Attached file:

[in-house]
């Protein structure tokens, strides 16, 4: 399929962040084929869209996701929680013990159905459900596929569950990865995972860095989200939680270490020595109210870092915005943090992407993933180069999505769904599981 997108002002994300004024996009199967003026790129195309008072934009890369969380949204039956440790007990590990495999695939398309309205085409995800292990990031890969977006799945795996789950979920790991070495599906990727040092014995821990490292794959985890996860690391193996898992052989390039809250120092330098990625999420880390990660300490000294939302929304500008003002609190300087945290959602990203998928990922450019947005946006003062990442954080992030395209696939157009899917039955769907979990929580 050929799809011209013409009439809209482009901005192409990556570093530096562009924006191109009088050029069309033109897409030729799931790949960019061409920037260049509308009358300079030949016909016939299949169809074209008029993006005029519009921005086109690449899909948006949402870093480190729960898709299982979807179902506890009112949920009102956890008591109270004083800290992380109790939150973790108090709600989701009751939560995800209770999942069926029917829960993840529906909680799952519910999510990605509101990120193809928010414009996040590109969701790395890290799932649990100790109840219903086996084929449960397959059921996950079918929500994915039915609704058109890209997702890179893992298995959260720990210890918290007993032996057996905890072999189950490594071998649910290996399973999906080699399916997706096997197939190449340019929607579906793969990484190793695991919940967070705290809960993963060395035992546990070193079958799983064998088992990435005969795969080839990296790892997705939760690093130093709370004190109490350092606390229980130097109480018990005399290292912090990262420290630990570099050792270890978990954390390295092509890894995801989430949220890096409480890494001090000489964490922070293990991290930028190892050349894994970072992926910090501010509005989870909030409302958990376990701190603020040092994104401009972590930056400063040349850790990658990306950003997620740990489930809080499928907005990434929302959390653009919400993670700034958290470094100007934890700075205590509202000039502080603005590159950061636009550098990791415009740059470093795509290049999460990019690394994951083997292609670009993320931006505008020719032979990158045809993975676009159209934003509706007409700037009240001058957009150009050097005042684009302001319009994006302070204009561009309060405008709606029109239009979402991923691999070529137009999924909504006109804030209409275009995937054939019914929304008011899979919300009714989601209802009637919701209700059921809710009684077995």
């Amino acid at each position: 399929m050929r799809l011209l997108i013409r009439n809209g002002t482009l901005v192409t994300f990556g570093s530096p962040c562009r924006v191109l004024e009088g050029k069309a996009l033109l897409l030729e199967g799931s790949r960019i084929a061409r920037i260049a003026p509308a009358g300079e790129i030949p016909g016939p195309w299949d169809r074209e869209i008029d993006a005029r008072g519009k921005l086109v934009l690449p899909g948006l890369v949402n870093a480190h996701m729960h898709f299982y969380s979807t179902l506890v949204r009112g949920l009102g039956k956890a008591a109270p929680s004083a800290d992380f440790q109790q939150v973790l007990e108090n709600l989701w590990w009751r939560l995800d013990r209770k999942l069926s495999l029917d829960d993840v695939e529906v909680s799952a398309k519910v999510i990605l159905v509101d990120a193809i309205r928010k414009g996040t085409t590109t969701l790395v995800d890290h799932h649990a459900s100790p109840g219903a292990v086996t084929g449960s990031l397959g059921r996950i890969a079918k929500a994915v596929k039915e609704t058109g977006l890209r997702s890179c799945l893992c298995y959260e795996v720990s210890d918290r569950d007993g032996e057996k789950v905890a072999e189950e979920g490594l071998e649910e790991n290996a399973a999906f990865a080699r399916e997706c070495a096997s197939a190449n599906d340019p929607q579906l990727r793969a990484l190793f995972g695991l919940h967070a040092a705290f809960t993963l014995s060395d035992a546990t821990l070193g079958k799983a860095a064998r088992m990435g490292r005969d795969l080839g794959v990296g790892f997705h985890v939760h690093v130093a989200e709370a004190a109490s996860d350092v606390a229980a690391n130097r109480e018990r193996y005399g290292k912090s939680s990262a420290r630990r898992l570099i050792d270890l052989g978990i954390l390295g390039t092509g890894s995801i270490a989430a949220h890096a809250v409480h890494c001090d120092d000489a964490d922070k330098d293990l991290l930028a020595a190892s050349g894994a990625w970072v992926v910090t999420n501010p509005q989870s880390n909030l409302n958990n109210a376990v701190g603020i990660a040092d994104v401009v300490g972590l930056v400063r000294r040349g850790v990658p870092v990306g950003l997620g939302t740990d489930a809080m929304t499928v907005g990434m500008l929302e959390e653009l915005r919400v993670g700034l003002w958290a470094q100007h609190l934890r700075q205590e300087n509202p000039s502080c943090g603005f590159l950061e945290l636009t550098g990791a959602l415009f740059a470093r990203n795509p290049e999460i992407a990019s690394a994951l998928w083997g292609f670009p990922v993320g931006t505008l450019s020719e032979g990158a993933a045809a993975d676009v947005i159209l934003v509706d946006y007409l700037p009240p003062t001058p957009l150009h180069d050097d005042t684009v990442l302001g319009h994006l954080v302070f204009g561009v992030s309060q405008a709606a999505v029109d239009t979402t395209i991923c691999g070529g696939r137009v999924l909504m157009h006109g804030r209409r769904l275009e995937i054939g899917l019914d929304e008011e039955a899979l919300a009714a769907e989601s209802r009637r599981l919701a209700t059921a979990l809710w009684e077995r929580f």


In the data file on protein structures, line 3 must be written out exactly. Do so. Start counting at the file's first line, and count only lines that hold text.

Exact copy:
């Amino acid at each position: 399929m050929r799809l011209l997108i013409r009439n809209g002002t482009l901005v192409t994300f990556g570093s530096p962040c562009r924006v191109l004024e009088g050029k069309a996009l033109l897409l030729e199967g799931s790949r960019i084929a061409r920037i260049a003026p509308a009358g300079e790129i030949p016909g016939p195309w299949d169809r074209e869209i008029d993006a005029r008072g519009k921005l086109v934009l690449p899909g948006l890369v949402n870093a480190h996701m729960h898709f299982y969380s979807t179902l506890v949204r009112g949920l009102g039956k956890a008591a109270p929680s004083a800290d992380f440790q109790q939150v973790l007990e108090n709600l989701w590990w009751r939560l995800d013990r209770k999942l069926s495999l029917d829960d993840v695939e529906v909680s799952a398309k519910v999510i990605l159905v509101d990120a193809i309205r928010k414009g996040t085409t590109t969701l790395v995800d890290h799932h649990a459900s100790p109840g219903a292990v086996t084929g449960s990031l397959g059921r996950i890969a079918k929500a994915v596929k039915e609704t058109g977006l890209r997702s890179c799945l893992c298995y959260e795996v720990s210890d918290r569950d007993g032996e057996k789950v905890a072999e189950e979920g490594l071998e649910e790991n290996a399973a999906f990865a080699r399916e997706c070495a096997s197939a190449n599906d340019p929607q579906l990727r793969a990484l190793f995972g695991l919940h967070a040092a705290f809960t993963l014995s060395d035992a546990t821990l070193g079958k799983a860095a064998r088992m990435g490292r005969d795969l080839g794959v990296g790892f997705h985890v939760h690093v130093a989200e709370a004190a109490s996860d350092v606390a229980a690391n130097r109480e018990r193996y005399g290292k912090s939680s990262a420290r630990r898992l570099i050792d270890l052989g978990i954390l390295g390039t092509g890894s995801i270490a989430a949220h890096a809250v409480h890494c001090d120092d000489a964490d922070k330098d293990l991290l930028a020595a190892s050349g894994a990625w970072v992926v910090t999420n501010p509005q989870s880390n909030l409302n958990n109210a376990v701190g603020i990660a040092d994104v401009v300490g972590l930056v400063r000294r040349g850790v990658p870092v990306g950003l997620g939302t740990d489930a809080m929304t499928v907005g990434m500008l929302e959390e653009l915005r919400v993670g700034l003002w958290a470094q100007h609190l934890r700075q205590e300087n509202p000039s502080c943090g603005f590159l950061e945290l636009t550098g990791a959602l415009f740059a470093r990203n795509p290049e999460i992407a990019s690394a994951l998928w083997g292609f670009p990922v993320g931006t505008l450019s020719e032979g990158a993933a045809a993975d676009v947005i159209l934003v509706d946006y007409l700037p009240p003062t001058p957009l150009h180069d050097d005042t684009v990442l302001g319009h994006l954080v302070f204009g561009v992030s309060q405008a709606a999505v029109d239009t979402t395209i991923c691999g070529g696939r137009v999924l909504m157009h006109g804030r209409r769904l275009e995937i054939g899917l019914d929304e008011e039955a899979l919300a009714a769907e989601s209802r009637r599981l919701a209700t059921a979990l809710w009684e077995r929580f």